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E-book Embargo by Publisher Macmillan Limits Library Customer Access to Books

Libraries across the country—including Deschutes Public Library—urging customers to voice objections to publisher’s restrictive new policy

Submitted by Deschutes Public Library

“Limiting access to information of any kind is antithetical to everything we stand for,” said Dunkelberg.

November 4, 2019 (BEND, OR) — The convenience and adaptability of e-books continues to make them a favorite format among some readers. Pew Research found 28% of Americans read an e-book in 2016, and that statistic mirrors usage at Deschutes Public Library, where digital materials like e-books offer essential accessibility to all readers. But a new e-book embargo by publishing house Macmillan will limit library customers’ access to many of the e-books they’ve come to want and expect from their library.

After the eight-week embargo is over, libraries can then license additional copies for roughly $60 copy for a term of two years or 52 lends, at which time the license expires. Libraries would need to buy another $60 license to continue offering the e-book.

As of November 1, Macmillan will allow libraries to purchase a single e-book copy—or license—of its new titles for the first eight weeks of each book’s release; in the past libraries have been able to purchase multiple electronic copies of a book. Macmillan’s new policy limits libraries to one copy regardless of the size of the library or the population it serves. Even though the copy is digital, it can only be checked out by one person at one time per the terms of the purchase agreement.

 

“At our core, libraries are about providing equitable access for everyone,” said Todd Dunkelberg, director of Deschutes Public Library, “Because of the high cost of e-books, library customers already face waiting periods for popular titles. Macmillan’s embargo means customers will have to wait longer than ever because a publisher is prohibiting us from buying multiple copies. This is worrisome on many levels, but especially for our ability to get customers the e-books they want when they want them.”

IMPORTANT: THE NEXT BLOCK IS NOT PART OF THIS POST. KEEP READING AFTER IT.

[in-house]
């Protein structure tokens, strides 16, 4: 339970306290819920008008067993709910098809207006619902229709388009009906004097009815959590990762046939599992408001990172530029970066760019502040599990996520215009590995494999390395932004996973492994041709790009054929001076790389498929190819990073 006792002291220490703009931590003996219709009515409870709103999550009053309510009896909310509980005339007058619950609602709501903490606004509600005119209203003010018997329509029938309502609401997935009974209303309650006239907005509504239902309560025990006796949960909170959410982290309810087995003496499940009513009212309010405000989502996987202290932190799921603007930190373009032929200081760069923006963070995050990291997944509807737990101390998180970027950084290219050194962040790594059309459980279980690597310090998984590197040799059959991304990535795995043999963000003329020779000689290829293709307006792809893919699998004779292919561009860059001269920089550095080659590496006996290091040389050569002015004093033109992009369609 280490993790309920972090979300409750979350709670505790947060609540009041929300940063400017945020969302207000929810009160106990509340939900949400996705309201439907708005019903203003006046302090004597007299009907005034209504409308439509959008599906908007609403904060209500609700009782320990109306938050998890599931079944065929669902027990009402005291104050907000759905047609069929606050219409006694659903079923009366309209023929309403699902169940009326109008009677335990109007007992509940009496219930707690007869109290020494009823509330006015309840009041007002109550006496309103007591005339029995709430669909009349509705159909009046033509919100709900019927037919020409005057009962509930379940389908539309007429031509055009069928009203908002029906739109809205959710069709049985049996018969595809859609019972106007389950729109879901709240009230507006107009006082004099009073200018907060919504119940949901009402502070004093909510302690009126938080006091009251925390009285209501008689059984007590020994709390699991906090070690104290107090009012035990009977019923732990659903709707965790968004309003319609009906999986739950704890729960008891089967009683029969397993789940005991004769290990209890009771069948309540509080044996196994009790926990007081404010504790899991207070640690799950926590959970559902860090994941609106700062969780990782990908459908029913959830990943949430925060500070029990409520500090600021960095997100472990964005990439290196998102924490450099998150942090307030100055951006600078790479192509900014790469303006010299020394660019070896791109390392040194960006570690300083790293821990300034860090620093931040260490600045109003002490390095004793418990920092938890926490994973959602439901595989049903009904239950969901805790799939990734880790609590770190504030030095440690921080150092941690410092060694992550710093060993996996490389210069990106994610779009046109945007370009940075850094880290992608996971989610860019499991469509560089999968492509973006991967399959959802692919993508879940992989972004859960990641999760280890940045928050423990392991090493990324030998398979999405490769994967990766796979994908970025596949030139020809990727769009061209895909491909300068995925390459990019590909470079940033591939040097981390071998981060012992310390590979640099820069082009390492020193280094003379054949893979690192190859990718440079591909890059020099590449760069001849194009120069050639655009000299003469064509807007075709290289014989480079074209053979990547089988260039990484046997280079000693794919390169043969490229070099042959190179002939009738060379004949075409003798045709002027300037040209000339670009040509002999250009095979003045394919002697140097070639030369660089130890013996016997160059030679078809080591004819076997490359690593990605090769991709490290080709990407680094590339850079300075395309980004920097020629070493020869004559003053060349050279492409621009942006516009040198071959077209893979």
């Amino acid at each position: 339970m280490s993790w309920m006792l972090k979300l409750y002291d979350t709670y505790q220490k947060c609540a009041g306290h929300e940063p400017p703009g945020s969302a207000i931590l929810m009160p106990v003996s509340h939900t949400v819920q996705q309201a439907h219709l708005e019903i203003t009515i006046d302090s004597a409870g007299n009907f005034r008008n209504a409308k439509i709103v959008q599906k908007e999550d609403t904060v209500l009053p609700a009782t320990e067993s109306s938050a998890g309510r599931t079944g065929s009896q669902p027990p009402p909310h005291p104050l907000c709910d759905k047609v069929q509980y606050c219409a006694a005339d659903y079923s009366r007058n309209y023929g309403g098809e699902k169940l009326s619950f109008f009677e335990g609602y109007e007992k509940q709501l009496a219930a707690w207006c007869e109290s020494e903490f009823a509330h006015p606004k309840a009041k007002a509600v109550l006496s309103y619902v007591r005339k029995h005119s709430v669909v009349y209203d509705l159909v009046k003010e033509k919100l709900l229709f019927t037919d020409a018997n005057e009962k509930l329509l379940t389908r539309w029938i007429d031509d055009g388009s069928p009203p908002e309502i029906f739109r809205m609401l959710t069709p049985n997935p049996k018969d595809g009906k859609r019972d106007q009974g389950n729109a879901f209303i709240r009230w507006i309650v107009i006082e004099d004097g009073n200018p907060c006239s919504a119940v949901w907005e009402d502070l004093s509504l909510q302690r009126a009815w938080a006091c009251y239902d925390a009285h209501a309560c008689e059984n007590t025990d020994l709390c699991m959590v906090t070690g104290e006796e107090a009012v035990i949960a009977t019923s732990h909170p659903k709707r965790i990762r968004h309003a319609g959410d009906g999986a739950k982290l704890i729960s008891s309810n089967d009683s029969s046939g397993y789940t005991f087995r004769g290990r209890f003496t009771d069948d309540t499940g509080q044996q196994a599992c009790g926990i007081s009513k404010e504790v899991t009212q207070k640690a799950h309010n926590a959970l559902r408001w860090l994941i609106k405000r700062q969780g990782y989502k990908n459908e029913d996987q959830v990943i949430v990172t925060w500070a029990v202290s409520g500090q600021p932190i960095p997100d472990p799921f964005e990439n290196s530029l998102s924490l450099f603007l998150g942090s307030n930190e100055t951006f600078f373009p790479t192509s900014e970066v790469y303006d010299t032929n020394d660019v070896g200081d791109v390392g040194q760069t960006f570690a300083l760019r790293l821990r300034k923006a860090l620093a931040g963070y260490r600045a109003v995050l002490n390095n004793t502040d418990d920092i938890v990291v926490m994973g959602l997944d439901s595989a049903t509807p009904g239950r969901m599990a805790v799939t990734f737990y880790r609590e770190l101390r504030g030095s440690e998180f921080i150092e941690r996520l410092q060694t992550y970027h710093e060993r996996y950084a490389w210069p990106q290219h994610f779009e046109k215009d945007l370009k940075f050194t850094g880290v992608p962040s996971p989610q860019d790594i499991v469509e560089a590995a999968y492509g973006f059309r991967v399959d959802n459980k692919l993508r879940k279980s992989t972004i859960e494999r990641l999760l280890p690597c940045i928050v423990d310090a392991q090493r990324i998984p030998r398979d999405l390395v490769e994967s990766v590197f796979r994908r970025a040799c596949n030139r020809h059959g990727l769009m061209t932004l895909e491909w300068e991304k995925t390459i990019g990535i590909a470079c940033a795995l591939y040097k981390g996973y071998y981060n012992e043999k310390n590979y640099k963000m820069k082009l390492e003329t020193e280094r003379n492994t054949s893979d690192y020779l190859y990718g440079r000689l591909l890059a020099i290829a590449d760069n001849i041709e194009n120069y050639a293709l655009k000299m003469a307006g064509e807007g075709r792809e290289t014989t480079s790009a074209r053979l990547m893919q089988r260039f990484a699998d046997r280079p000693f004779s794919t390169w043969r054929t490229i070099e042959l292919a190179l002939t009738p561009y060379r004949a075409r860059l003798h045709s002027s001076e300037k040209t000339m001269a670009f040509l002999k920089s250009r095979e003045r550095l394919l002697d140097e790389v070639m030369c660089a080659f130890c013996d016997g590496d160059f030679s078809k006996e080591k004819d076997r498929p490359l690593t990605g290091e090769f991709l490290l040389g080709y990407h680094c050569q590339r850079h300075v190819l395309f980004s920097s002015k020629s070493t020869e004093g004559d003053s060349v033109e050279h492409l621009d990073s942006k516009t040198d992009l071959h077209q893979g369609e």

Dunkelberg says the library aims to reduce wait times on books by buying another copy of a physical print title for every three holds on a book. Though the library buys multiple copies of e-books, their high price-point makes achieving the same ratio difficult, and Macmillan’s embargo makes it impossible.

“But digital books are just like print books. Just as a physical print book can only be loaned out to one person at a time, the same goes for an e-book.”

“People may think that since something is digital, it can be multiplied, that is, if you have one digital copy you can loan it out to multiple people at the same time,” said Dunkelberg. “But digital books are just like print books. Just as a physical print book can only be loaned out to one person at a time, the same goes for an e-book.”

 

After the eight-week embargo is over, libraries can then license additional copies for roughly $60 copy for a term of two years or 52 lends, at which time the license expires. Libraries would need to buy another $60 license to continue offering the e-book.

“Limiting access to information of any kind is antithetical to everything we stand for,” said Dunkelberg.

“E-books aren’t just convenient,” said Dunkelberg. “For some of our customers they’re a necessity. For people with impaired sight, e-books allow them to increase the font to a readable size, larger than the type in traditional large-print books.”

 

The American Library Association (ALA) launched a public campaign in response to Macmillan’s efforts to limit library access to e-books. The ALA debuted on online petition at eBooksForAll.org, where members of the public can sign as a way of urging Macmillan Publishers CEO John Sargent to reverse the new policy. While urging people to sign the petition, Dunkelberg said he hopes the library’s customers understand that the library is trying to do all it can to put books in their hands—whether that’s a print book or an e-book.

 

“Limiting access to information of any kind is antithetical to everything we stand for,” said Dunkelberg. “Our hope is not only that Macmillan reverses its policy, but that other publishers don’t follow their lead in the first place. On our end, we will continue doing all we can to make sure Deschutes County residents continue to have access to the robust library collection they deserve and have come to expect.”

 

 


About Deschutes Public Library

The Deschutes Public Library district, located in the high desert of Central Oregon serves more than 190,000 Deschutes County residents through libraries in Bend, La Pine, Redmond, Sisters, and Sunriver. Outreach services to senior centers, day care providers, and homebound residents are an integral part of the Library. The Library’s website (www.deschuteslibrary.org) provides access to hundreds of resources, magazine articles, downloadable books and more from the comfort of home and work. And, the Library offers free and dynamic cultural programming for all ages to enrich our daily experience and encourage all residents to Know More.

 

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